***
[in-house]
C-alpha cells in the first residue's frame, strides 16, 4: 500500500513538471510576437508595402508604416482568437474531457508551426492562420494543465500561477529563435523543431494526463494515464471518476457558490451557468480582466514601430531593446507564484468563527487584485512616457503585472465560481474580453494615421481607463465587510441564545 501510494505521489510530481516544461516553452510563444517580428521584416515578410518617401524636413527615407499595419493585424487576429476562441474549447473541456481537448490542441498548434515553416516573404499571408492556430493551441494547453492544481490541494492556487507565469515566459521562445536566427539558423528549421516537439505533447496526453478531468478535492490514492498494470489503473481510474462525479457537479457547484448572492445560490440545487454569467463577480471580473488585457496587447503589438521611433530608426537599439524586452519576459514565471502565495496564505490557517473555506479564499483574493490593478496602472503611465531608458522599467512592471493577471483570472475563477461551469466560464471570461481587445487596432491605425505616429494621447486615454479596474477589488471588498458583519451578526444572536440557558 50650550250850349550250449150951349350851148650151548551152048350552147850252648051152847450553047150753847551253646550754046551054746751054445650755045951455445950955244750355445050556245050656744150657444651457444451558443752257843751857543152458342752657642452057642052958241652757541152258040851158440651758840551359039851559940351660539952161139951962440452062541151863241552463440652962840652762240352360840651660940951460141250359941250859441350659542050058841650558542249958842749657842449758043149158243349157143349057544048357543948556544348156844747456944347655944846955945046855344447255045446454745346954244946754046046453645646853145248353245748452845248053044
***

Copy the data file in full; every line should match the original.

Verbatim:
[in-house]
C-alpha cells in the first residue's frame, strides 16, 4: 500500500513538471510576437508595402508604416482568437474531457508551426492562420494543465500561477529563435523543431494526463494515464471518476457558490451557468480582466514601430531593446507564484468563527487584485512616457503585472465560481474580453494615421481607463465587510441564545 501510494505521489510530481516544461516553452510563444517580428521584416515578410518617401524636413527615407499595419493585424487576429476562441474549447473541456481537448490542441498548434515553416516573404499571408492556430493551441494547453492544481490541494492556487507565469515566459521562445536566427539558423528549421516537439505533447496526453478531468478535492490514492498494470489503473481510474462525479457537479457547484448572492445560490440545487454569467463577480471580473488585457496587447503589438521611433530608426537599439524586452519576459514565471502565495496564505490557517473555506479564499483574493490593478496602472503611465531608458522599467512592471493577471483570472475563477461551469466560464471570461481587445487596432491605425505616429494621447486615454479596474477589488471588498458583519451578526444572536440557558 50650550250850349550250449150951349350851148650151548551152048350552147850252648051152847450553047150753847551253646550754046551054746751054445650755045951455445950955244750355445050556245050656744150657444651457444451558443752257843751857543152458342752657642452057642052958241652757541152258040851158440651758840551359039851559940351660539952161139951962440452062541151863241552463440652962840652762240352360840651660940951460141250359941250859441350659542050058841650558542249958842749657842449758043149158243349157143349057544048357543948556544348156844747456944347655944846955945046855344447255045446454745346954244946754046046453645646853145248353245748452845248053044